Do you start the New Year full of determination to do all those things you meant to do last year but didn't quite get around to: start that diet, do something about that receding hairline (my hairline is half way down my back at this stage), go to the gym (yea, right!) ?
Well, my blogging intentions have been building up for some time now. I guess I was putting it off on the grounds of not being sure I'd have time to blog regularly. Then I noticed that folk like Bart Smaalders and Stephen Hahn have interesting and insightful blogs without myriad postings. So that was my last excuse gone.
Not that I'm pretending this little blog will be as interesting as Stephen's or Bart's.
But I hope it will enable me to get information to customers (and customer facing folk) on patching issues, news, and best practices.
Waahoo, enthralling stuff I hear you say!
But necessary stuff if you're tasked with maintaining a Solaris [TM] operating environment.
You may have noticed that patching Solaris 10, especially a Zones environment, can be challenging.
I plan to share with you some of the background as to why this is, what to watch out for, and what strategies you can use to successfully manage Solaris 10 and other products. And news as to what enhancements are being made and how you can leverage them.
I'll be drawing on the considerable technical knowledge of my colleagues in Patch System Test.
Perhaps the most frequent customer question is "What patches should I apply to \*my\* system ?"
The answer is, "It depends." Not a very helpful answer, but it is an accurate answer.
There's no one-size-fits-all solution, but there are tips and evolving best practices for different environments which I plan to share with you. And it's a two way street. You can let me know what works or doesn't work for you and it can help influence the direction Sun takes. I want to listen.
Here's a little background about myself to help you understand where I'm coming from.
My name is Gerry Haskins and I'm the Senior Engineering Manager in charge of Software Release Engineering and Patch System Test.
I based in my home town of Dublin, Ireland.
I'm an engineer and I've been working with Unix since the mid-80s.
I worked with Siemens in Germany for 6 years as a field engineer. I worked on a real-time proprietary Unix for x86 which was used as the high level process automation computer for industrial plant automation projects. I worked extensively on-site as the installation SysAdmin in Aluminum and Steel plants in up-state New York, the south of Italy, and the Ruhr in Germany.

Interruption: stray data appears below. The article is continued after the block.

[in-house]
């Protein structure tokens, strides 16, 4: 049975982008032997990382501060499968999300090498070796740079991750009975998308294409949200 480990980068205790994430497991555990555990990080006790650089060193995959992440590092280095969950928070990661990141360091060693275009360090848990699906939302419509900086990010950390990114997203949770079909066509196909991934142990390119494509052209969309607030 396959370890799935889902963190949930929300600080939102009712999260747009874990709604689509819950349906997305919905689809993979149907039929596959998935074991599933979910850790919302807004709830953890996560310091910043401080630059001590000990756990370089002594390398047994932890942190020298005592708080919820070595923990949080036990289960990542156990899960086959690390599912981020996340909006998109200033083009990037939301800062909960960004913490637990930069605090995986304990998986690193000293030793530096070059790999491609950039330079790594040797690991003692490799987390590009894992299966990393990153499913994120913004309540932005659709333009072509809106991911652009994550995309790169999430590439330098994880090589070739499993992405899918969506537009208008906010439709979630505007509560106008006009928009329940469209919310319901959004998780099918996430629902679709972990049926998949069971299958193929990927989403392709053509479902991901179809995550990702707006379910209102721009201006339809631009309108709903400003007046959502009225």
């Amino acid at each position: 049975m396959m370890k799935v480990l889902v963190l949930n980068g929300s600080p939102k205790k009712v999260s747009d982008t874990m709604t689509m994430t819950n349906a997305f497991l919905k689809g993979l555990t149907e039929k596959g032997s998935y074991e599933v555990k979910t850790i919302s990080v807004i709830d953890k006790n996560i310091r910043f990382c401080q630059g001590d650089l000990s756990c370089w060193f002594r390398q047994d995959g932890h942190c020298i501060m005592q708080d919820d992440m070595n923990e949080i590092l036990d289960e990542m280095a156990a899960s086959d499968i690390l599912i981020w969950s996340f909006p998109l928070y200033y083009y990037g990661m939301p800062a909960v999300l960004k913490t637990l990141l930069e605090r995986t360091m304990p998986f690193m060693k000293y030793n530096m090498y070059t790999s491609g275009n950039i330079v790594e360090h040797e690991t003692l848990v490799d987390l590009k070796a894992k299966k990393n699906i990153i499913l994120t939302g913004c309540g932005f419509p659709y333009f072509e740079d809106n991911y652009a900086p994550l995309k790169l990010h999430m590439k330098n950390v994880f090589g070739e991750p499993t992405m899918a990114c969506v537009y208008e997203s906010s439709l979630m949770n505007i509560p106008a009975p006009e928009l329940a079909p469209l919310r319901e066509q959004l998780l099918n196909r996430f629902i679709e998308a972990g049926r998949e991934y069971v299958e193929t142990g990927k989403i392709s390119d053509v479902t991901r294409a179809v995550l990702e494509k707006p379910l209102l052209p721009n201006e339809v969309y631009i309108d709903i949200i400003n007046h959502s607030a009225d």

I returned to Ireland in 1993 and worked as a software developer in the Systems Integration department for a middleware Banking company. I ended up managing the Systems Development team, as well as the Release Engineering team. I had considerable customer interaction with the large install base.
I joined Sun 9 years ago to manage the Patch System Test (PST) team in Dublin. The team tests over 4,500 patches a year and is very effective at finding patching issues before patches are released. (This doesn't always prevent the patches which are released from being more complex than we'd like. And yes, 4,500 patches per year sounds a lot, but that covers all products and all architectures, so the number of patches for any one OS/architecture is a lot less). We sit between the development and sustaining organizations on one side and the customer facing organizations on the other.
During my time with Sun I also started and managed an XML WebServices Development team, managed a Java Enterprise System QA team, managed the "Gatekeepers" who maintain the source code and compile most of Sun's software products, and I currently manage the Software Release Engineering team. But patching and Patch System Test has always remained a core component of my responsibilities at Sun.
In Patch System Test, our goal is to improve our customers' patching experience in any way we can. Testing patches is one way. Improving Sun's internal processes and tools is another key area in which we are heavily involved. And increasingly, I'm seeing a need to get coherent patch and patch strategy related information out to customers, in particular around patching Solaris 10, since it is quite different from a patching perspective - both good and bad - from earlier Solaris releases. While the direct customer facing role is the responsibility of others, I hope this blog can help bridge the information gap between Software Engineering and customers and customer-facing folk.
So watch this space, and I'll try to share with you some of the issues, the background, and the solutions to patching.
Happy Holidays to one and all!